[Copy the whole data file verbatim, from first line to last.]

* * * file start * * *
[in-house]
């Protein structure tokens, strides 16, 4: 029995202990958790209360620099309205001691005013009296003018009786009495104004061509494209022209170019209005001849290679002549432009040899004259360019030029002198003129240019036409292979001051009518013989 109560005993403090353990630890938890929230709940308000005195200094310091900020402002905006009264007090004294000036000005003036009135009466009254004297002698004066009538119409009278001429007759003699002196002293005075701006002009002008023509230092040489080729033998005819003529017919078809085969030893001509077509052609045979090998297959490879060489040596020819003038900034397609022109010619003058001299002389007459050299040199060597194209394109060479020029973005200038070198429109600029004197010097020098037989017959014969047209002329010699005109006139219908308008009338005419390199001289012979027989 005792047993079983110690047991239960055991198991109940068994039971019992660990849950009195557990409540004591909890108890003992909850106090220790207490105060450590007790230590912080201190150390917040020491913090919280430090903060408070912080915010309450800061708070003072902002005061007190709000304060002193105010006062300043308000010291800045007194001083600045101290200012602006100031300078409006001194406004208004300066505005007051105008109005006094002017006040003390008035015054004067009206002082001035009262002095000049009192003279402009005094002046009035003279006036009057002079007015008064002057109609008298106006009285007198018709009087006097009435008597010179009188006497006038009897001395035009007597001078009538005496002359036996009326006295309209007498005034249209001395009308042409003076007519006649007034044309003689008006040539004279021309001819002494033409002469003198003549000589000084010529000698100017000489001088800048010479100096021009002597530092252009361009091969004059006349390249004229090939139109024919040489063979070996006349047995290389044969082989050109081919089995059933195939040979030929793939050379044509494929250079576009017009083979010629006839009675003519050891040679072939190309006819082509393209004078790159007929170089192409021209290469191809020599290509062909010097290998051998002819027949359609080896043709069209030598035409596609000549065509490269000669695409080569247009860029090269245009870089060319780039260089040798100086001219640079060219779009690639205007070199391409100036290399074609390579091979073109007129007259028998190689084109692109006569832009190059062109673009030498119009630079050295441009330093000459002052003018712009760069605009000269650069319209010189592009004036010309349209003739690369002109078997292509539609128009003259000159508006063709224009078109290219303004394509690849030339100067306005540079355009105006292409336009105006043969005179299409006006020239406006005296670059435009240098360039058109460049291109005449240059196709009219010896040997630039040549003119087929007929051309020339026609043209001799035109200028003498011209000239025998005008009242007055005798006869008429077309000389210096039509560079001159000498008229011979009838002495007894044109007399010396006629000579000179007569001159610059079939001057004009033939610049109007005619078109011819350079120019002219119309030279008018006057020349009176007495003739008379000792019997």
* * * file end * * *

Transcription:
[in-house]
């Protein structure tokens, strides 16, 4: 029995202990958790209360620099309205001691005013009296003018009786009495104004061509494209022209170019209005001849290679002549432009040899004259360019030029002198003129240019036409292979001051009518013989 109560005993403090353990630890938890929230709940308000005195200094310091900020402002905006009264007090004294000036000005003036009135009466009254004297002698004066009538119409009278001429007759003699002196002293005075701006002009002008023509230092040489080729033998005819003529017919078809085969030893001509077509052609045979090998297959490879060489040596020819003038900034397609022109010619003058001299002389007459050299040199060597194209394109060479020029973005200038070198429109600029004197010097020098037989017959014969047209002329010699005109006139219908308008009338005419390199001289012979027989 005792047993079983110690047991239960055991198991109940068994039971019992660990849950009195557990409540004591909890108890003992909850106090220790207490105060450590007790230590912080201190150390917040020491913090919280430090903060408070912080915010309450800061708070003072902002005061007190709000304060002193105010006062300043308000010291800045007194001083600045101290200012602006100031300078409006001194406004208004300066505005007051105008109005006094002017006040003390008035015054004067009206002082001035009262002095000049009192003279402009005094002046009035003279006036009057002079007015008064002057109609008298106006009285007198018709009087006097009435008597010179009188006497006038009897001395035009007597001078009538005496002359036996009326006295309209007498005034249209001395009308042409003076007519006649007034044309003689008006040539004279021309001819002494033409002469003198003549000589000084010529000698100017000489001088800048010479100096021009002597530092252009361009091969004059006349390249004229090939139109024919040489063979070996006349047995290389044969082989050109081919089995059933195939040979030929793939050379044509494929250079576009017009083979010629006839009675003519050891040679072939190309006819082509393209004078790159007929170089192409021209290469191809020599290509062909010097290998051998002819027949359609080896043709069209030598035409596609000549065509490269000669695409080569247009860029090269245009870089060319780039260089040798100086001219640079060219779009690639205007070199391409100036290399074609390579091979073109007129007259028998190689084109692109006569832009190059062109673009030498119009630079050295441009330093000459002052003018712009760069605009000269650069319209010189592009004036010309349209003739690369002109078997292509539609128009003259000159508006063709224009078109290219303004394509690849030339100067306005540079355009105006292409336009105006043969005179299409006006020239406006005296670059435009240098360039058109460049291109005449240059196709009219010896040997630039040549003119087929007929051309020339026609043209001799035109200028003498011209000239025998005008009242007055005798006869008429077309000389210096039509560079001159000498008229011979009838002495007894044109007399010396006629000579000179007569001159610059079939001057004009033939610049109007005619078109011819350079120019002219119309030279008018006057020349009176007495003739008379000792019997």